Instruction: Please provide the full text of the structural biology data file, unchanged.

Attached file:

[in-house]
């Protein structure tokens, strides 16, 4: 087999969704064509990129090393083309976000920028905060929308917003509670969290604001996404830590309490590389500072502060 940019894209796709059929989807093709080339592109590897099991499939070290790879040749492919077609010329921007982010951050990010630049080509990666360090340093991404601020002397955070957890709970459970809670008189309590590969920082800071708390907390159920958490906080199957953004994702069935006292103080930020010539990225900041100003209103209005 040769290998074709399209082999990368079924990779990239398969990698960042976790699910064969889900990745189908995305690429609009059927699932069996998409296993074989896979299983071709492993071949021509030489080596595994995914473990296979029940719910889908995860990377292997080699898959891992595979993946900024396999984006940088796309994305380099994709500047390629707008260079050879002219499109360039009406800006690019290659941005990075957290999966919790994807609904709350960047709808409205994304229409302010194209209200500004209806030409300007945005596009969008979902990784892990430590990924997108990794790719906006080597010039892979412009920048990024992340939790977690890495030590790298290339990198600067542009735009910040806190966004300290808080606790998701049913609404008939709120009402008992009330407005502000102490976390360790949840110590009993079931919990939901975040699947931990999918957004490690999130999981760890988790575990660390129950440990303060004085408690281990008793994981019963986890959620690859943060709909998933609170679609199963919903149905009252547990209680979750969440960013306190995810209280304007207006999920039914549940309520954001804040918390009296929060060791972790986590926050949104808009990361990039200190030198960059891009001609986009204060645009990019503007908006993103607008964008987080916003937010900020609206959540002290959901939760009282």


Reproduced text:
[in-house]
């Protein structure tokens, strides 16, 4: 087999969704064509990129090393083309976000920028905060929308917003509670969290604001996404830590309490590389500072502060 940019894209796709059929989807093709080339592109590897099991499939070290790879040749492919077609010329921007982010951050990010630049080509990666360090340093991404601020002397955070957890709970459970809670008189309590590969920082800071708390907390159920958490906080199957953004994702069935006292103080930020010539990225900041100003209103209005 040769290998074709399209082999990368079924990779990239398969990698960042976790699910064969889900990745189908995305690429609009059927699932069996998409296993074989896979299983071709492993071949021509030489080596595994995914473990296979029940719910889908995860990377292997080699898959891992595979993946900024396999984006940088796309994305380099994709500047390629707008260079050879002219499109360039009406800006690019290659941005990075957290999966919790994807609904709350960047709808409205994304229409302010194209209200500004209806030409300007945005596009969008979902990784892990430590990924997108990794790719906006080597010039892979412009920048990024992340939790977690890495030590790298290339990198600067542009735009910040806190966004300290808080606790998701049913609404008939709120009402008992009330407005502000102490976390360790949840110590009993079931919990939901975040699947931990999918957004490690999130999981760890988790575990660390129950440990303060004085408690281990008793994981019963986890959620690859943060709909998933609170679609199963919903149905009252547990209680979750969440960013306190995810209280304007207006999920039914549940309520954001804040918390009296929060060791972790986590926050949104808009990361990039200190030198960059891009001609986009204060645009990019503007908006993103607008964008987080916003937010900020609206959540002290959901939760009282």